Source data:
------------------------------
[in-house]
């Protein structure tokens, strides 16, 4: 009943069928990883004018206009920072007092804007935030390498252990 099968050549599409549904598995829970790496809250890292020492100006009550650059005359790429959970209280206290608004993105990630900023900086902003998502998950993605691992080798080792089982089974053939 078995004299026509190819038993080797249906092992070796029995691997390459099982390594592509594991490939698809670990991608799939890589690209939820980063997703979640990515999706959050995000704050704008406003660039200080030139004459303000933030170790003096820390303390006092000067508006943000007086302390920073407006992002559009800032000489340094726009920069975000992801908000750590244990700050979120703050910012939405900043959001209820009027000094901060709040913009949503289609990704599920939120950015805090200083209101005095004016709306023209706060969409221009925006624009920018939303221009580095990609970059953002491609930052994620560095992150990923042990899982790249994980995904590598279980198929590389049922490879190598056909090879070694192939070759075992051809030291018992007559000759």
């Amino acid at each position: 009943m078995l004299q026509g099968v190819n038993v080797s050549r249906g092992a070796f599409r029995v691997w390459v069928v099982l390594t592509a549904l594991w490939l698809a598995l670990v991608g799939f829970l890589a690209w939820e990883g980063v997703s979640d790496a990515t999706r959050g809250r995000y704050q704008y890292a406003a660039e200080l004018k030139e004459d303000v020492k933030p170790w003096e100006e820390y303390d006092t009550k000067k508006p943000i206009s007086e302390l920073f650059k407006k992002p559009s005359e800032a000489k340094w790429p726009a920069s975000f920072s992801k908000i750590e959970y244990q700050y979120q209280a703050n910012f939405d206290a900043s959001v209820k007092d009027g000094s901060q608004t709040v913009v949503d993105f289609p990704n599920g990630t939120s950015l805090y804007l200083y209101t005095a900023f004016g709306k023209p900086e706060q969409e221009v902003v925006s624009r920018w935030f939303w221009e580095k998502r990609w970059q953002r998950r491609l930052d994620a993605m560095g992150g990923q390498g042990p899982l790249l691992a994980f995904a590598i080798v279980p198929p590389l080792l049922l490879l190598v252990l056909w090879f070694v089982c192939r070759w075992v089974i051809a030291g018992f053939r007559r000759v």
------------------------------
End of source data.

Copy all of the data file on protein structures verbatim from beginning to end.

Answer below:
[in-house]
């Protein structure tokens, strides 16, 4: 009943069928990883004018206009920072007092804007935030390498252990 099968050549599409549904598995829970790496809250890292020492100006009550650059005359790429959970209280206290608004993105990630900023900086902003998502998950993605691992080798080792089982089974053939 078995004299026509190819038993080797249906092992070796029995691997390459099982390594592509594991490939698809670990991608799939890589690209939820980063997703979640990515999706959050995000704050704008406003660039200080030139004459303000933030170790003096820390303390006092000067508006943000007086302390920073407006992002559009800032000489340094726009920069975000992801908000750590244990700050979120703050910012939405900043959001209820009027000094901060709040913009949503289609990704599920939120950015805090200083209101005095004016709306023209706060969409221009925006624009920018939303221009580095990609970059953002491609930052994620560095992150990923042990899982790249994980995904590598279980198929590389049922490879190598056909090879070694192939070759075992051809030291018992007559000759």
């Amino acid at each position: 009943m078995l004299q026509g099968v190819n038993v080797s050549r249906g092992a070796f599409r029995v691997w390459v069928v099982l390594t592509a549904l594991w490939l698809a598995l670990v991608g799939f829970l890589a690209w939820e990883g980063v997703s979640d790496a990515t999706r959050g809250r995000y704050q704008y890292a406003a660039e200080l004018k030139e004459d303000v020492k933030p170790w003096e100006e820390y303390d006092t009550k000067k508006p943000i206009s007086e302390l920073f650059k407006k992002p559009s005359e800032a000489k340094w790429p726009a920069s975000f920072s992801k908000i750590e959970y244990q700050y979120q209280a703050n910012f939405d206290a900043s959001v209820k007092d009027g000094s901060q608004t709040v913009v949503d993105f289609p990704n599920g990630t939120s950015l805090y804007l200083y209101t005095a900023f004016g709306k023209p900086e706060q969409e221009v902003v925006s624009r920018w935030f939303w221009e580095k998502r990609w970059q953002r998950r491609l930052d994620a993605m560095g992150g990923q390498g042990p899982l790249l691992a994980f995904a590598i080798v279980p198929p590389l080792l049922l490879l190598v252990l056909w090879f070694v089982c192939r070759w075992v089974i051809a030291g018992f053939r007559r000759v």